Service dogs are a necessity for those who rely on themPublished 10:35pm Monday, October 7, 2013
Selma resident Cindy Burcham is often denied access into local businesses when she attempts to enter with her service animals.
Burcham, who was diagnosed with a seizure disorder, travels with two Jack Russell Terriers named Marley and Harley, which are registered and certified service dogs that assist her in case of a seizure.
Two-year-old Marley alerts her of a seizure by tapping her, whining and tilting his head and running around in circles. Three-year-old Harley, which is the seizure alert response dog, goes to get help and leads them back to Burcham. She taught both of them to retrieve medication for her.
Burcham said she feels more comfortable with her dogs than without them.
“When I have them with me, the chances of falling down is about 10 percent,” Burcham. “When they are not with me, it’s about 50 percent.”
According to the Americans with Disabilities Act of 1990, “privately owned businesses that serve the public, such as restaurants, hotels, retail stores, taxicabs, theaters, concert halls and sports facilities are prohibited from discriminating against individuals with disabilities. The act requires the businesses to allow people with disabilities to bring their service animals onto business premises in whatever areas customers are generally allowed.”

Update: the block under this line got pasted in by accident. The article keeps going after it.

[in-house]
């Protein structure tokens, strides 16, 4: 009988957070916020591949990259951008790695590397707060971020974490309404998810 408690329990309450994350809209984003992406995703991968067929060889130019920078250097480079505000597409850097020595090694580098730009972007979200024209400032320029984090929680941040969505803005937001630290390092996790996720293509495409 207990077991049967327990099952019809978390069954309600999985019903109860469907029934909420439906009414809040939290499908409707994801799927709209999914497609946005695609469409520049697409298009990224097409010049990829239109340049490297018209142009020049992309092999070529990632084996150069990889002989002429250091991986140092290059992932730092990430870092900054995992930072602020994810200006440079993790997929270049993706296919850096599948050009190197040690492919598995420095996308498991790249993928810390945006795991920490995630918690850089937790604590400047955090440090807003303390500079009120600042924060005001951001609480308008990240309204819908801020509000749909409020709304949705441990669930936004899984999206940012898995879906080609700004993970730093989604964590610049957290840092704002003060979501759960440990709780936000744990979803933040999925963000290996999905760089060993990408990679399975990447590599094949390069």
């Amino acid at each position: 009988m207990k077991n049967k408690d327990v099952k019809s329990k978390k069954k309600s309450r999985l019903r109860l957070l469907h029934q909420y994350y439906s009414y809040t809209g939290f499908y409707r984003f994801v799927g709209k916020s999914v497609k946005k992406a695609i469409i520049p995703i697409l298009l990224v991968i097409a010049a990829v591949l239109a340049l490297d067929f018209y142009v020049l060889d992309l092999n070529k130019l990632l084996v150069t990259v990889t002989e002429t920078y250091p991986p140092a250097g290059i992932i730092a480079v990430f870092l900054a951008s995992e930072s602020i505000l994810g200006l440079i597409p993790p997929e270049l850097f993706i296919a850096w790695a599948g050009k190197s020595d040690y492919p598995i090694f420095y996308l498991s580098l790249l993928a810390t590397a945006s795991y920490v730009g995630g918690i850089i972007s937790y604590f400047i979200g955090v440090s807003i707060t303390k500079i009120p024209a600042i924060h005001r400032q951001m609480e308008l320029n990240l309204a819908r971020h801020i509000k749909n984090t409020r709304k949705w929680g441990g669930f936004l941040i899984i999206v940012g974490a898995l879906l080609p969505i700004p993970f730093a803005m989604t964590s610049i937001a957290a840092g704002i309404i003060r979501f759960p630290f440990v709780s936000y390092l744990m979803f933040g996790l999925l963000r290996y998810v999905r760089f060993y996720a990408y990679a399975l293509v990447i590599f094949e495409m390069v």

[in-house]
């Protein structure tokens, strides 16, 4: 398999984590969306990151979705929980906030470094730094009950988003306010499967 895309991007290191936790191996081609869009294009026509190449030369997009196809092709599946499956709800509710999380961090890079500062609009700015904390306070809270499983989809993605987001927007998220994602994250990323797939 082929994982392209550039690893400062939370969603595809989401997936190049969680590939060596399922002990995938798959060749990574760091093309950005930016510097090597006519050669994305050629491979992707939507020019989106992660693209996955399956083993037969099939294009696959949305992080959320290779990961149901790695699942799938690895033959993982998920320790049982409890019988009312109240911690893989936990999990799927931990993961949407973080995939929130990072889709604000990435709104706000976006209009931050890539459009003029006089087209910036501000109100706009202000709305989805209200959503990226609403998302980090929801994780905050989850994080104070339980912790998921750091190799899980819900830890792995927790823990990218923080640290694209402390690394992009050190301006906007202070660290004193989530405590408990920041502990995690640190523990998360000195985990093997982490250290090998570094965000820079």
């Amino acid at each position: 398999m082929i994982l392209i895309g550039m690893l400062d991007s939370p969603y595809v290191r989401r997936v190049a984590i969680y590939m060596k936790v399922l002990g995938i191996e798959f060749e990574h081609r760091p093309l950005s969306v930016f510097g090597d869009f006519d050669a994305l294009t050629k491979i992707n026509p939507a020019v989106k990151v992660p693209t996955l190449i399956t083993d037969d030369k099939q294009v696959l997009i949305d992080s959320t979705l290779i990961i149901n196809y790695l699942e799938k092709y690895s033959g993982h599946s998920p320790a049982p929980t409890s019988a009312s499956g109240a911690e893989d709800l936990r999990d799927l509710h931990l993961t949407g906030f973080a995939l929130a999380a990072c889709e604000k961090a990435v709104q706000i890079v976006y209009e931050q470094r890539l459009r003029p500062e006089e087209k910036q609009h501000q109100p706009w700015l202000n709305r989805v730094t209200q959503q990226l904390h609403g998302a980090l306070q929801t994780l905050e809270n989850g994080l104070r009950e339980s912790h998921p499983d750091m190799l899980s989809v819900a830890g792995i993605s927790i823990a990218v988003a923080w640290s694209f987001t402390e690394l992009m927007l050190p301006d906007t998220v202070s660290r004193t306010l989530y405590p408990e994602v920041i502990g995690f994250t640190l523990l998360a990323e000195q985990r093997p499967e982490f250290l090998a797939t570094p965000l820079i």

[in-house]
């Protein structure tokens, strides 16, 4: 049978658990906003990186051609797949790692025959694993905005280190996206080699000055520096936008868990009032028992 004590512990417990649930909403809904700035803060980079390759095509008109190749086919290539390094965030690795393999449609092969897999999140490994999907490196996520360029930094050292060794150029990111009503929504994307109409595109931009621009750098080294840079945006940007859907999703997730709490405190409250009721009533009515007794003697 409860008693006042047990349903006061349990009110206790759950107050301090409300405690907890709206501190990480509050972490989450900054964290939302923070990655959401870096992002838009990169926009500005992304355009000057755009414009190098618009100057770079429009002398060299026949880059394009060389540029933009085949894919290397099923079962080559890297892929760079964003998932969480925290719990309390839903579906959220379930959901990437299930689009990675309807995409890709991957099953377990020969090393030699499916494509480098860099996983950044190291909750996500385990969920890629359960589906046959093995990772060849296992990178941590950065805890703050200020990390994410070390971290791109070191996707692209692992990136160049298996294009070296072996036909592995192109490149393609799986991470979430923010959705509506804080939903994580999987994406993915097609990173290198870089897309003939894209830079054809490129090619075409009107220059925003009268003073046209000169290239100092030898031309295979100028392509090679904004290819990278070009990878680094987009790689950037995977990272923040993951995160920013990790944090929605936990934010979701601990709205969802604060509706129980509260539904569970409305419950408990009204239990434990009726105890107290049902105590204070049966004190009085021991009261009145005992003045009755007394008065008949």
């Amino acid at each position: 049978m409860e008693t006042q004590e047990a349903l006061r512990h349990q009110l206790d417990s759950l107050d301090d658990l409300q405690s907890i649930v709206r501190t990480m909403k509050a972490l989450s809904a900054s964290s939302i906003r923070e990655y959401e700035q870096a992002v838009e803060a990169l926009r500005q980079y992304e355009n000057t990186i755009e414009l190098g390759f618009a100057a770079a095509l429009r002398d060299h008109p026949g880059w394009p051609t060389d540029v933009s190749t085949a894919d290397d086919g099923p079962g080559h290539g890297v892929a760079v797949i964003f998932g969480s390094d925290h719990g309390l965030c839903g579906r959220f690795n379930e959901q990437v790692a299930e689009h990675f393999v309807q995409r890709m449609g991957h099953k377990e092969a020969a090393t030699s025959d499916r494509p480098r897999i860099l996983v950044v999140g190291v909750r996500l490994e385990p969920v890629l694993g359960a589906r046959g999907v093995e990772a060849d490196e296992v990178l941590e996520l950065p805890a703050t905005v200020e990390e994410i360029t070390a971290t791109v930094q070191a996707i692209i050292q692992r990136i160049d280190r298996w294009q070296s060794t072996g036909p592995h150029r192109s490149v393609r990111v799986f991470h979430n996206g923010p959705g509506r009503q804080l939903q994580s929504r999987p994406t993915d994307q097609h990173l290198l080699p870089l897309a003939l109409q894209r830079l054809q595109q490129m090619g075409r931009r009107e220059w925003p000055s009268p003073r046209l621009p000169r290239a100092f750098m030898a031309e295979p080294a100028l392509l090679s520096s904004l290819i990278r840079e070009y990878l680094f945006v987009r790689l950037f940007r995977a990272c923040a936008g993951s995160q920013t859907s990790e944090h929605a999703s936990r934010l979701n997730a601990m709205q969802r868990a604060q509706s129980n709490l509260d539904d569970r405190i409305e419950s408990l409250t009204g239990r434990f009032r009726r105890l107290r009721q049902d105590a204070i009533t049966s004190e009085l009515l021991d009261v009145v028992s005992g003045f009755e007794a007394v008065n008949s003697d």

The act defines service animals as “any guide dog, signal dog, or other animal individually trained to provide assistance to an individual with a disability.”
Despite the law, some businesses in Selma won’t allow her to enter their establishment with her seizure assistance dogs.
“A lot of businesses here in Selma assume, that just because I don’t look, talk, or act disabled, that I’m trying to get dogs in,” Burcham said.
In response, Burcham has filed police reports against some businesses in an attempt to gain access into their businesses with her seizure assistance dogs.
She recalled one incident when a business had a sign that read, “no pets allowed, service animals welcome” wouldn’t allow her dogs in the building.
Burcham entered the store with her dogs and was immediately greeted by the manager.
“‘I’m going to have to ask you to take your dog out,’” Burcham recalled the manager saying.
“I said they are service animals; they’re for medical purposes,” she said. “I got a response saying that I did not look disabled, act disabled, and I surely did not talk disabled and she was going to have to ask me to remove them from the premises.”
After the exchange, Burcham called the Selma Police Department and filed a report. The following week, the regional manager of the business called her and apologized.
“It’s important that businesses in Selma don’t prejudge [the dogs], and recognize their abilities,” Burcham said. “If they would just get to know them, they would kind of understand them and the service that they provide.”
For more on the rules regarding service animals, contact the U.S. Department of Justice at (800) 514-0301.